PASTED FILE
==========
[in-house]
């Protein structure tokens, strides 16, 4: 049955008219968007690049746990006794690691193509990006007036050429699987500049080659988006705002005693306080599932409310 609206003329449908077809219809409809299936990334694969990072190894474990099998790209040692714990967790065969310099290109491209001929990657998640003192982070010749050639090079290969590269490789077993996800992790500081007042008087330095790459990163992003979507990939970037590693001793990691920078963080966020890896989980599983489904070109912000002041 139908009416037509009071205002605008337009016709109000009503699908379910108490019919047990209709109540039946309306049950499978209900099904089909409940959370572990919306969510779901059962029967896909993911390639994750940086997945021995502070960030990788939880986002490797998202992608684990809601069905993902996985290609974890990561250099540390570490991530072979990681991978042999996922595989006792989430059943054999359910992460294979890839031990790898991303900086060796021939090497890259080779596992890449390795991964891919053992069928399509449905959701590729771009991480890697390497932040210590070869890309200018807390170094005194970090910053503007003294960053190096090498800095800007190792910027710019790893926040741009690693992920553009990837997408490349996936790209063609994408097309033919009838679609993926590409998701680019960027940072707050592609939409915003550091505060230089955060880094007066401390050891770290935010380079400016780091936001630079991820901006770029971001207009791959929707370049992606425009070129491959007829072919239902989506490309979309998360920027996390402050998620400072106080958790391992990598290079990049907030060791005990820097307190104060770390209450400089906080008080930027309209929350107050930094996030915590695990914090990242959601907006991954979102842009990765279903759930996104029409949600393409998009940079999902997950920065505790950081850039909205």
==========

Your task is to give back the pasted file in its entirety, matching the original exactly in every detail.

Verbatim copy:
[in-house]
């Protein structure tokens, strides 16, 4: 049955008219968007690049746990006794690691193509990006007036050429699987500049080659988006705002005693306080599932409310 609206003329449908077809219809409809299936990334694969990072190894474990099998790209040692714990967790065969310099290109491209001929990657998640003192982070010749050639090079290969590269490789077993996800992790500081007042008087330095790459990163992003979507990939970037590693001793990691920078963080966020890896989980599983489904070109912000002041 139908009416037509009071205002605008337009016709109000009503699908379910108490019919047990209709109540039946309306049950499978209900099904089909409940959370572990919306969510779901059962029967896909993911390639994750940086997945021995502070960030990788939880986002490797998202992608684990809601069905993902996985290609974890990561250099540390570490991530072979990681991978042999996922595989006792989430059943054999359910992460294979890839031990790898991303900086060796021939090497890259080779596992890449390795991964891919053992069928399509449905959701590729771009991480890697390497932040210590070869890309200018807390170094005194970090910053503007003294960053190096090498800095800007190792910027710019790893926040741009690693992920553009990837997408490349996936790209063609994408097309033919009838679609993926590409998701680019960027940072707050592609939409915003550091505060230089955060880094007066401390050891770290935010380079400016780091936001630079991820901006770029971001207009791959929707370049992606425009070129491959007829072919239902989506490309979309998360920027996390402050998620400072106080958790391992990598290079990049907030060791005990820097307190104060770390209450400089906080008080930027309209929350107050930094996030915590695990914090990242959601907006991954979102842009990765279903759930996104029409949600393409998009940079999902997950920065505790950081850039909205």